Linear Regression

last updated 9/22/20

Introduction

Linear Regression is a modeling technique that predicts an output value, y, as a linear combination or equation of a set of independent numeric input variables, xi

y = c + a1x1 + a2x2 + ... + anxn

The task of this supervised technique is to first determine which set of input variables are significant and second to determine the constants c, and set of ai's

When there is a single input variable x, the equation is just a slope-intercept form of a line.

y = b + ax

Given a set of x's and y's, the constants b and a can be determined with the following calculations (derived in calculus):

b = Σ(xi*yi) / Σ(xi2)

a = Σ(yi) / Σ(n) - b * Σ(yi) / n

This is of little use being only one variable, but the process is easily extendible to multiple x's using matrix algebra methods. The equation is still a line but in n-space, where n is the (number of independent variables)+1

Excel provides a function LINEST to apply this linear regression (least squares) method.

linest function in Excel

Read the coefficients in reverse so in this example:

temperature = 98.645 - 2.16*latitude + 0.114*longitude

The higher the latitude the colder the temperature! The longitude doesn't matter as much although western cities seem to be warmer in January.

The R-squared (0.741) is what you use to compare the model "closeness" to the data set. Models that have higher r-squared values are better. In this case the model produced for just Latitude to predict temperature had an r-square of 0.711 which isn't as good, so including longitude is better.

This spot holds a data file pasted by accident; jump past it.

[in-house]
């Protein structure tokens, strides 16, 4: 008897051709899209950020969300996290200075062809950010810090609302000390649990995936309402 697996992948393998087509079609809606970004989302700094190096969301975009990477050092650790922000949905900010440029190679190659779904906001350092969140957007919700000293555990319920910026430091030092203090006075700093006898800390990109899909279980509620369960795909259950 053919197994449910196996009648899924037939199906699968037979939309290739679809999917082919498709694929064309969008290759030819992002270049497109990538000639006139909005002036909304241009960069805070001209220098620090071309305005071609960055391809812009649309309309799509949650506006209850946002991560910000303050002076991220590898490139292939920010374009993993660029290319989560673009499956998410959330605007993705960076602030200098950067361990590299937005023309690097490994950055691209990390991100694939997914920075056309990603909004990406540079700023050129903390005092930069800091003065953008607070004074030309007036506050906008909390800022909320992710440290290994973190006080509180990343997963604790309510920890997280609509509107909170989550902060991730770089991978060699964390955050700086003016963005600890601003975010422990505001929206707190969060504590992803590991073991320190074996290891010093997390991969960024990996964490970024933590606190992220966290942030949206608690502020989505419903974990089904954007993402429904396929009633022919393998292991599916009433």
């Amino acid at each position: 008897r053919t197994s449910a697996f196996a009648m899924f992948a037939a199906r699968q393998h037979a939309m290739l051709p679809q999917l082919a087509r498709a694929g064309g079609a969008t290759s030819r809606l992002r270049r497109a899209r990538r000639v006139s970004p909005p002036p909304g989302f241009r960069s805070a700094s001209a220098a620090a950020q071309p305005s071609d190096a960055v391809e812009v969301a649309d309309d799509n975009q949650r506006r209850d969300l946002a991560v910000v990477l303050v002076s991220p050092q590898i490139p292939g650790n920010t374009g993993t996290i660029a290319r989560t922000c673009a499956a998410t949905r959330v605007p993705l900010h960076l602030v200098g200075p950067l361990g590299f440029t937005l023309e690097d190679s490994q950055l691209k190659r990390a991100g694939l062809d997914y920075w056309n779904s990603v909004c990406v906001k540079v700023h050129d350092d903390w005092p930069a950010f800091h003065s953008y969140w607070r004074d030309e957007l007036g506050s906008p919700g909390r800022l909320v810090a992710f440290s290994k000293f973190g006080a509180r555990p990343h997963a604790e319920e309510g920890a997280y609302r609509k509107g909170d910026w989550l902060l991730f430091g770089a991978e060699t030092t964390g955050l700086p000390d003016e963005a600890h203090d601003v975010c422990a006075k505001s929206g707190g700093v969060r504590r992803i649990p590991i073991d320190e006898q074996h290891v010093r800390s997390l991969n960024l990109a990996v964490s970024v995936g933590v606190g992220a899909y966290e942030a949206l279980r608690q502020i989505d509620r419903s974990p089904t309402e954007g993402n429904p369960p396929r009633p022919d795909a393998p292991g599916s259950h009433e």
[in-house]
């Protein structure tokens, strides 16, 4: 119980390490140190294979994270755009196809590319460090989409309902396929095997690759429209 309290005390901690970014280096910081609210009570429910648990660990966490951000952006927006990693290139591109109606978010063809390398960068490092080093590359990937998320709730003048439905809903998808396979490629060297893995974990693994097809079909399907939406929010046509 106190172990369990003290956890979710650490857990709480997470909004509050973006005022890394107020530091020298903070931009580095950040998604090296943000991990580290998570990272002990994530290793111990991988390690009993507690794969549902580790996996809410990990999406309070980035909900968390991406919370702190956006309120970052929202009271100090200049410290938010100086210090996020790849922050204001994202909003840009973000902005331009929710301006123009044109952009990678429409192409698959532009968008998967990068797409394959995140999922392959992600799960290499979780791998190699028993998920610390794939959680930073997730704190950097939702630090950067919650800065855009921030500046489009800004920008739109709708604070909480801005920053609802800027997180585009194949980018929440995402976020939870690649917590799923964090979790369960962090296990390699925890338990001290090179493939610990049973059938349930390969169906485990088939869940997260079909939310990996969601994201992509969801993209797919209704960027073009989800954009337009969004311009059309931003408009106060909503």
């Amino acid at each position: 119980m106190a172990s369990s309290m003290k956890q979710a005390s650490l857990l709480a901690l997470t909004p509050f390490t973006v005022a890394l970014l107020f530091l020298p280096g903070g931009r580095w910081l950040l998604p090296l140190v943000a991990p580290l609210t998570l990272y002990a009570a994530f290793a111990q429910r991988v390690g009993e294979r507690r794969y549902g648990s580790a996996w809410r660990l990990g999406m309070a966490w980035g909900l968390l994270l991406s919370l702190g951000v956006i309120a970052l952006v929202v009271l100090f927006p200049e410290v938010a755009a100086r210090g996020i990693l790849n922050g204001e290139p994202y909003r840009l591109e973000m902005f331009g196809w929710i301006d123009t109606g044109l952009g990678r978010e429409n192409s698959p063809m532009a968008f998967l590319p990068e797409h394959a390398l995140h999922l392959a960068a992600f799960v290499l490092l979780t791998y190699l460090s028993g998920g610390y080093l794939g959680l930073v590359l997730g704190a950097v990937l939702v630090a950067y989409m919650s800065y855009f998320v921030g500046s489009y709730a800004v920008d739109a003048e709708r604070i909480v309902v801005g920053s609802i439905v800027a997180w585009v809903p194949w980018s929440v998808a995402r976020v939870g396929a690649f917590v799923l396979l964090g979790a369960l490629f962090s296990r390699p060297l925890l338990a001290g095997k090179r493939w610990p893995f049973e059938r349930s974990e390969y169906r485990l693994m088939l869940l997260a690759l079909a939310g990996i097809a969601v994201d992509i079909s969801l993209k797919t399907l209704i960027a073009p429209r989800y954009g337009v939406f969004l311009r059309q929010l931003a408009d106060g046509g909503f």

In Python/Jupyter/sklearn

from sklearn import linear_model
from sklearn.metrics import mean_squared_error, r2_score

# Create linear regression object
regr = linear_model.LinearRegression()

# Fit regression model to the training set
regr.fit(X_train, y_train)

# Apply model to the test set 
y_pred_test = regr.predict(X_test)

See tutorial5 from the text materials

 


Regression Trees

Combining the use of decision tree and linear regression allows you to generate and use different or more appropriate linear regression models based on certain criteria. See the general tree below. The leaves would each be different linear regression models.

Regression Tree example

 


Logistic Regression

Converting categorical attributes to 0 and 1 (weka does this) allows you then to use linear regression on the resulting numeric attributes. We saw this in an early example

lifeInsurancePromo = 0.591(CreditCardIns) - 0.546 (sex) +0.773

These coefficients are hard to interpret, however.